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Weapons imports to Syria surged sevenfold in 10 years, report says

March 20, 2012 |  9:14 am

Syria-tank

Weapons imports to Syria surged nearly sevenfold over the last decade, according to a new report from the Stockholm International Peace Research Institute that tracks arms transfers around the globe.

The institute estimated that Syria imported $152 million worth of weapons between 2002 and 2006, and that that figure grew to more than $1 billion in the last five years as measured in 1990 dollars.

The increase in weapons imports has overlapped in part with the bloodiest of the so-called Arab Spring uprisings. It is estimated that more than 10,000 people have been killed in the rebellion against Syrian President Bashar Assad's regime, including opposition fighters, government forces and civilians.

Much of the weaponry delivered to Syria, such as air defense systems and anti-ship missiles, has no direct use in the clashes with rebels, but could help the regime defend itself against outside intervention, researcher Pieter Wezeman told the Associated Press. 

“They increase the risks involved in and therefore the threshold for foreign military intervention like the NATO operation against the Kadafi regime” in Libya, Wezeman said.

Arms imports to Syria have peaked in the last two years, in the year before and after the rebellion began, the report shows. Despite the dramatic increase, Syria still ranked 25th in weapons imports last year, far below major recipients such as India, Pakistan and South Korea.

The vast majority of the weapons headed to Syria have come from Russia, the report finds, an Assad ally that has blocked international action against his regime.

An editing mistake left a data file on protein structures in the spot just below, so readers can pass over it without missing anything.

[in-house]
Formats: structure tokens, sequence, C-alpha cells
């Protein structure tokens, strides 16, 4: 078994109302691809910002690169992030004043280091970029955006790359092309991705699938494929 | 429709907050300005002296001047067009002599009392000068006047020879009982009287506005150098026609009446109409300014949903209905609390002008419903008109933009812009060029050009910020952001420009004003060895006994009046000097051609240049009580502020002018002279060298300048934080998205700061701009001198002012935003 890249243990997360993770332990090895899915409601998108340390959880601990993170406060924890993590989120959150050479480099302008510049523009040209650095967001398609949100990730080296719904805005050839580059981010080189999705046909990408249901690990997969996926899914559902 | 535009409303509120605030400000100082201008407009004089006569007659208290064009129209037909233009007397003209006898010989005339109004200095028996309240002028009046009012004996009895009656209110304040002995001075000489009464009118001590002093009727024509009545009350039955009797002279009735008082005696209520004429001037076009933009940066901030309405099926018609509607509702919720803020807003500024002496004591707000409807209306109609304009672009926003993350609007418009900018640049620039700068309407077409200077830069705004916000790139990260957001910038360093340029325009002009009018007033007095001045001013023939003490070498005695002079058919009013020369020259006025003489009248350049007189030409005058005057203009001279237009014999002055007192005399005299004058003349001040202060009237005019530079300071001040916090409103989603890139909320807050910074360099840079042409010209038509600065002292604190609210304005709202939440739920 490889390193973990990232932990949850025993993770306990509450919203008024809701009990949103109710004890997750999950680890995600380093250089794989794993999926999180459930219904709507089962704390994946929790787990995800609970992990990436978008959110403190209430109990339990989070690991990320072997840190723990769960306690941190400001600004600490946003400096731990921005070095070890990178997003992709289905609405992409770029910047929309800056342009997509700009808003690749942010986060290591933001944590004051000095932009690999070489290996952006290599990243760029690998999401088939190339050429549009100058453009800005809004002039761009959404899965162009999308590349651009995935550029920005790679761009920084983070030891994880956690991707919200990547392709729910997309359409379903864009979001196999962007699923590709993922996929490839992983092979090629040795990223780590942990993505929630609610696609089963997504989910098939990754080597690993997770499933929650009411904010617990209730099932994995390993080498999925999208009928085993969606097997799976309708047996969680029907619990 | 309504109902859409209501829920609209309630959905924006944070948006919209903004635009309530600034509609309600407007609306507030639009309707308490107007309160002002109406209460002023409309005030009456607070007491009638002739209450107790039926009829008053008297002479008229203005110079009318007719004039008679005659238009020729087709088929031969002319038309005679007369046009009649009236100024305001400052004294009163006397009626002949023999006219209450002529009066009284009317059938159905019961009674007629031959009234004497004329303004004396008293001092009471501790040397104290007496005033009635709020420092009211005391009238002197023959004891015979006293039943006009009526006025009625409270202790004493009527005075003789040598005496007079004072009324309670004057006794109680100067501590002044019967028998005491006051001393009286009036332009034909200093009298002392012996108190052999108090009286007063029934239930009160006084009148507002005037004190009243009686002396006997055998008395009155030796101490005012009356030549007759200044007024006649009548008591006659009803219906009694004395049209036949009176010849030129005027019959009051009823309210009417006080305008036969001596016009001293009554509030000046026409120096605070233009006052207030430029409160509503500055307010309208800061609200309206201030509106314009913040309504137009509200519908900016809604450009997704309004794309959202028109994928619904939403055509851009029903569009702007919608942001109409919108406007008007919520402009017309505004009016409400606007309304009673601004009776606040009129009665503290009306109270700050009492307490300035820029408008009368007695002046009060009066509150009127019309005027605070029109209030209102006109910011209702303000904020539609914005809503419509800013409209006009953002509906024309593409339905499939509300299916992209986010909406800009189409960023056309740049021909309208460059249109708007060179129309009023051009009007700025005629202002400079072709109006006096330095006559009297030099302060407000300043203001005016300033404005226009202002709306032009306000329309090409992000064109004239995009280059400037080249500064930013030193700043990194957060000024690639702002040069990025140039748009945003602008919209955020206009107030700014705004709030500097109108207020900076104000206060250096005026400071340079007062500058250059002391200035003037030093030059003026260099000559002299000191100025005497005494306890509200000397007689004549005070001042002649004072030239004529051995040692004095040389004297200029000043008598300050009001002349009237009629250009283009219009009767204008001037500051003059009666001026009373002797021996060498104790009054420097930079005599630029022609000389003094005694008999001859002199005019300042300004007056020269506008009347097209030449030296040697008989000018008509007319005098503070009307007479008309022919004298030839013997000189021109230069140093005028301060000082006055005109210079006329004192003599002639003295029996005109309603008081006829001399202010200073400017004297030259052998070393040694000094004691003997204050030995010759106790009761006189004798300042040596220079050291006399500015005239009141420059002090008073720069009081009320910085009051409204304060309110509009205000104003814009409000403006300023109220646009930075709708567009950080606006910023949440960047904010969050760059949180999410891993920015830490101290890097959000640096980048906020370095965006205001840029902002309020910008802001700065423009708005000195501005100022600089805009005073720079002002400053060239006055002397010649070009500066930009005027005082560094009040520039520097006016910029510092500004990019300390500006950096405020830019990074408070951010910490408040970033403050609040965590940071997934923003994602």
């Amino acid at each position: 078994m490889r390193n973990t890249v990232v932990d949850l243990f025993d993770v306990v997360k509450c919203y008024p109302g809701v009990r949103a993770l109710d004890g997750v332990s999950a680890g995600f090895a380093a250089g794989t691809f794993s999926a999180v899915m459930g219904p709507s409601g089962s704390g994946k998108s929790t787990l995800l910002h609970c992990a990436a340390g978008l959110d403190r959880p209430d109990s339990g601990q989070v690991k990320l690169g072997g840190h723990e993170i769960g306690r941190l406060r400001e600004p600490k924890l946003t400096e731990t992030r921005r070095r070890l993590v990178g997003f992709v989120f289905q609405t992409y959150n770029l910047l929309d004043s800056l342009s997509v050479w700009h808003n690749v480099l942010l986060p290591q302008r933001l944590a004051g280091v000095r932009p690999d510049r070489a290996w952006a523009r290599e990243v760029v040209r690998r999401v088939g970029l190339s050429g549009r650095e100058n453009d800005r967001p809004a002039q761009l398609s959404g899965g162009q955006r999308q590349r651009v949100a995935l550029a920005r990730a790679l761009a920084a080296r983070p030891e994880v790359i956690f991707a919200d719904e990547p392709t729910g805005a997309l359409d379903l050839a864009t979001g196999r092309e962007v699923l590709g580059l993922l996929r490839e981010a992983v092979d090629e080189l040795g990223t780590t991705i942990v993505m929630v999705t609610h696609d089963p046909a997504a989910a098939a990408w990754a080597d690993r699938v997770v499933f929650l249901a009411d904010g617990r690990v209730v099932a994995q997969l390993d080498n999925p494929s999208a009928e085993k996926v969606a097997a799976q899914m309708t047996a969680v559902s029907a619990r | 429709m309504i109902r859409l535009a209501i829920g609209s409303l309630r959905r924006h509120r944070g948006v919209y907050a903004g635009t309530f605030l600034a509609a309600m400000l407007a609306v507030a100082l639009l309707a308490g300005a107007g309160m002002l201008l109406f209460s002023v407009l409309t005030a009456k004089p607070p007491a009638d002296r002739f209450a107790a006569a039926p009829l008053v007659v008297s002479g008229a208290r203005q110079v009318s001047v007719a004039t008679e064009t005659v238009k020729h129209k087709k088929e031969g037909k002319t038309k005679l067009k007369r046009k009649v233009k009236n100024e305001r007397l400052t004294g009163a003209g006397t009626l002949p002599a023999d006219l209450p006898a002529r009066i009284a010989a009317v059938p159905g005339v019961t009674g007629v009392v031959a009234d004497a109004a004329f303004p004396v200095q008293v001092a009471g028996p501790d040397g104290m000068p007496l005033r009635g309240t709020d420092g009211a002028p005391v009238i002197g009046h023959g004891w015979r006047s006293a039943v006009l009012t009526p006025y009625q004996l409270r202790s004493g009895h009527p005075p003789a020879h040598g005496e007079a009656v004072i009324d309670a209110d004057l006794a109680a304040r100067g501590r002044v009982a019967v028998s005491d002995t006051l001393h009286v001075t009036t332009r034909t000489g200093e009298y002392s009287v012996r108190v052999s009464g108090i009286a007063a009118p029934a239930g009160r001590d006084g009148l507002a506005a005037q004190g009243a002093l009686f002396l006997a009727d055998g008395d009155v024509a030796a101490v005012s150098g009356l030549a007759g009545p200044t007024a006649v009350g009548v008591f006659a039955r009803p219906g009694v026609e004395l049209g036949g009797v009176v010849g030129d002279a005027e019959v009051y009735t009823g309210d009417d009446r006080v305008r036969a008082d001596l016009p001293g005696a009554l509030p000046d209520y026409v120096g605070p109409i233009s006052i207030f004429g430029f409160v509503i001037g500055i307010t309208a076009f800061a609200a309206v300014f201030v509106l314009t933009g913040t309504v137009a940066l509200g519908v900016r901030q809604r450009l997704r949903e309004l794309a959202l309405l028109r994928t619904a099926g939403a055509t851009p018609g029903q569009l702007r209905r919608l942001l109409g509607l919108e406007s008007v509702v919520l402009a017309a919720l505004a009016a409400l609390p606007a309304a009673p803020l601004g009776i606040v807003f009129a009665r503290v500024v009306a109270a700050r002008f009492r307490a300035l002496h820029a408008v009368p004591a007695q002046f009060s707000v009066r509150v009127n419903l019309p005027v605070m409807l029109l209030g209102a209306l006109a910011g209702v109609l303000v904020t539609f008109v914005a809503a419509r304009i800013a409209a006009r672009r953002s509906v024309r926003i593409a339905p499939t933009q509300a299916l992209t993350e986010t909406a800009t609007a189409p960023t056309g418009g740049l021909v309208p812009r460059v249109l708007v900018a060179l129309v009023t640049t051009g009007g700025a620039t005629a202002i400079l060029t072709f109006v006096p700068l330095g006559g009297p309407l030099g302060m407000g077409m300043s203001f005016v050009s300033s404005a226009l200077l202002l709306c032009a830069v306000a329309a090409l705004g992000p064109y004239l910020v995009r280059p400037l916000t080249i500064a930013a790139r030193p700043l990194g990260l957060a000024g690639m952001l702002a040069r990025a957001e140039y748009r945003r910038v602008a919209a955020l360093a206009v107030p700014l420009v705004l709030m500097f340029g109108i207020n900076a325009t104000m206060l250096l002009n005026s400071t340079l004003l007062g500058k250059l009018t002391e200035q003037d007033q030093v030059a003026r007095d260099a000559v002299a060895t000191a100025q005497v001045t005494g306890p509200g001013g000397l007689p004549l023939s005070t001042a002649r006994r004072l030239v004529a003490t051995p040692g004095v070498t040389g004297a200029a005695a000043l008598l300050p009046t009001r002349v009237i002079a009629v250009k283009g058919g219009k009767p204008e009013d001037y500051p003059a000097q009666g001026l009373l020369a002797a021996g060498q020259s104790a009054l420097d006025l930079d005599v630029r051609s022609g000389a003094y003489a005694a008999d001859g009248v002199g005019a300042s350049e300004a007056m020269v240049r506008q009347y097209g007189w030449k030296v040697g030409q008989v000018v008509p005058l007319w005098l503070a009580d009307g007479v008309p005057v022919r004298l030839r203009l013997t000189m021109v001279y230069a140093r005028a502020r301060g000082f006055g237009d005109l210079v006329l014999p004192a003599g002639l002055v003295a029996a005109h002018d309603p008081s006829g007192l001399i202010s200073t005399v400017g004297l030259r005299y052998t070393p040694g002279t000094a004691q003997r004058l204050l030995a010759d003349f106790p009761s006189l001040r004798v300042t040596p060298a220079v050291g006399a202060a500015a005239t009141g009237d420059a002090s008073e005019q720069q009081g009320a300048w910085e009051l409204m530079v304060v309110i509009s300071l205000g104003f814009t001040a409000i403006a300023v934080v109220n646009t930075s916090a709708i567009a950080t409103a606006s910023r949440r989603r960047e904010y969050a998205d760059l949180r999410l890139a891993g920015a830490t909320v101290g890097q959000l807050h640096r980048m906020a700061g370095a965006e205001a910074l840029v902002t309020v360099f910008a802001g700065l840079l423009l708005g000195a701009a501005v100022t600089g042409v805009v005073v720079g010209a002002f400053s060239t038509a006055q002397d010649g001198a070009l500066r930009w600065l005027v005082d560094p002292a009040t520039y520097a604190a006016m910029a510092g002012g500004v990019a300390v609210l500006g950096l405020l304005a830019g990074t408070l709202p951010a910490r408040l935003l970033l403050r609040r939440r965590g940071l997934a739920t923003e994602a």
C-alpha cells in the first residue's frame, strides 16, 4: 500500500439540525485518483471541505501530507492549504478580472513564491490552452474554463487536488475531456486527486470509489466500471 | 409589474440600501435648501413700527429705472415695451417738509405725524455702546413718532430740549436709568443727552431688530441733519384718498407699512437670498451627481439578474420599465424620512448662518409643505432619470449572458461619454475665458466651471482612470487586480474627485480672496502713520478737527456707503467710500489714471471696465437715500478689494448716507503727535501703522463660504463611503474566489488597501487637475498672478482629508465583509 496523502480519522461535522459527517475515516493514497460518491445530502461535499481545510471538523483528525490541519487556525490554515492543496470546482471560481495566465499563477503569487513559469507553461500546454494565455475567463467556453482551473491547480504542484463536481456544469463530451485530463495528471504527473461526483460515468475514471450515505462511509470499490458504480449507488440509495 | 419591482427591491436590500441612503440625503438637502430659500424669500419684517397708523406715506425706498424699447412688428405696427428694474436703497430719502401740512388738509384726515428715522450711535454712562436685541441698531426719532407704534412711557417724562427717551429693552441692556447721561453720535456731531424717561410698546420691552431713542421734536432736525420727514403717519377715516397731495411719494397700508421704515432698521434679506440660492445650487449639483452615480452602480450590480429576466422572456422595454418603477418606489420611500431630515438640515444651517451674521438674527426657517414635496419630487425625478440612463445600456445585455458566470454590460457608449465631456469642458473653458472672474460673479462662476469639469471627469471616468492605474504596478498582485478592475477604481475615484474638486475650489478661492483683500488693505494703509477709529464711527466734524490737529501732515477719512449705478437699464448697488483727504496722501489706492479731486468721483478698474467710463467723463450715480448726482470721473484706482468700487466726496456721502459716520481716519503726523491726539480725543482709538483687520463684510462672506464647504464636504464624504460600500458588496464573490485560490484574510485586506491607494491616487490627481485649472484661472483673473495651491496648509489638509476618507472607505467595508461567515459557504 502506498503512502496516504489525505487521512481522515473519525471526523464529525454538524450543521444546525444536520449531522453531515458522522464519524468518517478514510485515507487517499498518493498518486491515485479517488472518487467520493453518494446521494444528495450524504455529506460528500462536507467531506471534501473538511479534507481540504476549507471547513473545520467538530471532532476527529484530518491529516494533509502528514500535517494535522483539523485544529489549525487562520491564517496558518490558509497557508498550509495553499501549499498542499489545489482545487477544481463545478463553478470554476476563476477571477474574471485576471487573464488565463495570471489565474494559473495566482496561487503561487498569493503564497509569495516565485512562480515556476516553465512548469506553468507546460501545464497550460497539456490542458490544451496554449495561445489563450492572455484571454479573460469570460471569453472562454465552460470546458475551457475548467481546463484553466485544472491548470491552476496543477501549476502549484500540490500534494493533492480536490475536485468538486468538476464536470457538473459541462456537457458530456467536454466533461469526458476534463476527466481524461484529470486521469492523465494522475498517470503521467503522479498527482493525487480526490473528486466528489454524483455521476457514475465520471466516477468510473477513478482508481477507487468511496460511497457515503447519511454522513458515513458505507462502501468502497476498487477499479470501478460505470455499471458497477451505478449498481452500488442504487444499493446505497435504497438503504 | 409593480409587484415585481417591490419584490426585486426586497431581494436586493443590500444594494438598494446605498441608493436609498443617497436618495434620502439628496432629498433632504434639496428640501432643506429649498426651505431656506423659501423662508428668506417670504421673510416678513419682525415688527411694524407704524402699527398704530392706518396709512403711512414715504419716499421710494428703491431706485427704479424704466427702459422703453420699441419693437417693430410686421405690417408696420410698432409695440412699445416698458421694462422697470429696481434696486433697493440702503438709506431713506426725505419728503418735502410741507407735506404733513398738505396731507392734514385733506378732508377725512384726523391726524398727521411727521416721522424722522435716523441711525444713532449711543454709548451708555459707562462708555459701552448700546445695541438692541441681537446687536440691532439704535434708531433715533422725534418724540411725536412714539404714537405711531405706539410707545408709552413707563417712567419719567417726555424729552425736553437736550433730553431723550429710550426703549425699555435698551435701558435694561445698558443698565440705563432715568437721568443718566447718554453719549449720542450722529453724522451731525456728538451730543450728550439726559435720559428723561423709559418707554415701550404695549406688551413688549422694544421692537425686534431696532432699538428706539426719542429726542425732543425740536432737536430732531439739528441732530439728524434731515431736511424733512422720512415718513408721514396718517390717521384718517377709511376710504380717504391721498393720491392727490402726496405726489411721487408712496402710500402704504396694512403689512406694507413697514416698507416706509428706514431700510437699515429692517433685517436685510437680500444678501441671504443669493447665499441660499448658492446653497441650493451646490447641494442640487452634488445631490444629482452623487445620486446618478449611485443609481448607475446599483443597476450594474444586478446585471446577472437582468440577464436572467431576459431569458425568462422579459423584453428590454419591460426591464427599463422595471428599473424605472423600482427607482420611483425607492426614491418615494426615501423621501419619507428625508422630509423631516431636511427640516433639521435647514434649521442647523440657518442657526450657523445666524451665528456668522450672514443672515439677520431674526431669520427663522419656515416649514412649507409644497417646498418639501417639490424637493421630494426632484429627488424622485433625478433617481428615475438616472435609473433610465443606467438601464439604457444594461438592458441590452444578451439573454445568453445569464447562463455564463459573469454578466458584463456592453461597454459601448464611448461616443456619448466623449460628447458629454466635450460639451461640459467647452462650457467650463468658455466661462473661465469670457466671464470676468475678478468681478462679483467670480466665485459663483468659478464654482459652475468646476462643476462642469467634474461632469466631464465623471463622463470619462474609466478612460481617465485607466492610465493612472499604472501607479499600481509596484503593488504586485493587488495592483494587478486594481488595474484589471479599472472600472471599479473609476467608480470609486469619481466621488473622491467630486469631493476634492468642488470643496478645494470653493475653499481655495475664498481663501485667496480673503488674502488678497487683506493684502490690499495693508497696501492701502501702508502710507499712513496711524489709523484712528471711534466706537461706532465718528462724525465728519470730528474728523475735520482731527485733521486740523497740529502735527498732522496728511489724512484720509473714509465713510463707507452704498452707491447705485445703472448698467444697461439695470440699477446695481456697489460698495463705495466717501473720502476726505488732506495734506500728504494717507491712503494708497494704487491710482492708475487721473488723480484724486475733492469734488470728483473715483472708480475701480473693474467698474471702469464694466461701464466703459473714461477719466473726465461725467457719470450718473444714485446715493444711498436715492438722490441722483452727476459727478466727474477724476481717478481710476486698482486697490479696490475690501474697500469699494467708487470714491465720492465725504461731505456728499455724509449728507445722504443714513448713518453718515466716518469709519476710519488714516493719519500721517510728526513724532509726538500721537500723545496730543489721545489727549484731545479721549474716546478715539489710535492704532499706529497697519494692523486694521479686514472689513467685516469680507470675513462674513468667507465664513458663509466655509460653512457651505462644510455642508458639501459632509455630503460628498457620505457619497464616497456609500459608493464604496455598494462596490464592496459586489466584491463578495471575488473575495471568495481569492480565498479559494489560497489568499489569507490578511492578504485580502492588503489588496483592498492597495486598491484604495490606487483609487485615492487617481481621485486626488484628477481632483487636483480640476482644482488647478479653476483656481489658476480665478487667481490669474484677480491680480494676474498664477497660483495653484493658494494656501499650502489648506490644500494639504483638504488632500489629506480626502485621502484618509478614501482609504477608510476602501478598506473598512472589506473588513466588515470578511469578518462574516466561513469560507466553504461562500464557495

Global debate has swirled over whether the U.S. and other powers opposed to Assad should arm the rebels fighting against him. Smugglers recently told The Times that the black market for weapons for Syrian rebels had nearly dried up, with supplies dwindling as the demand intensifies.

The United Nations has condemned the Assad regime for killings and torture during its crackdown on the uprising, but the rebels have also been criticized by Human Rights Watch for alleged kidnappings, torture and executions of security personnel and civilians.

Beyond Syria, the report found that weapons transfers from country to country jumped 24% between 2002-2006 and 2007-2011, with dramatic increases in imports in Venezuela, Morocco and Uganda. The U.S. remained the biggest exporter of arms around the world, followed by Russia and Germany.

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-- Emily Alpert in Los Angeles

Photo: An image from a video uploaded on YouTube last week allegedly shows a Syrian army checkpoint in the Damascus suburb of Saqba. Credit: Agence France-Presse / Getty Images

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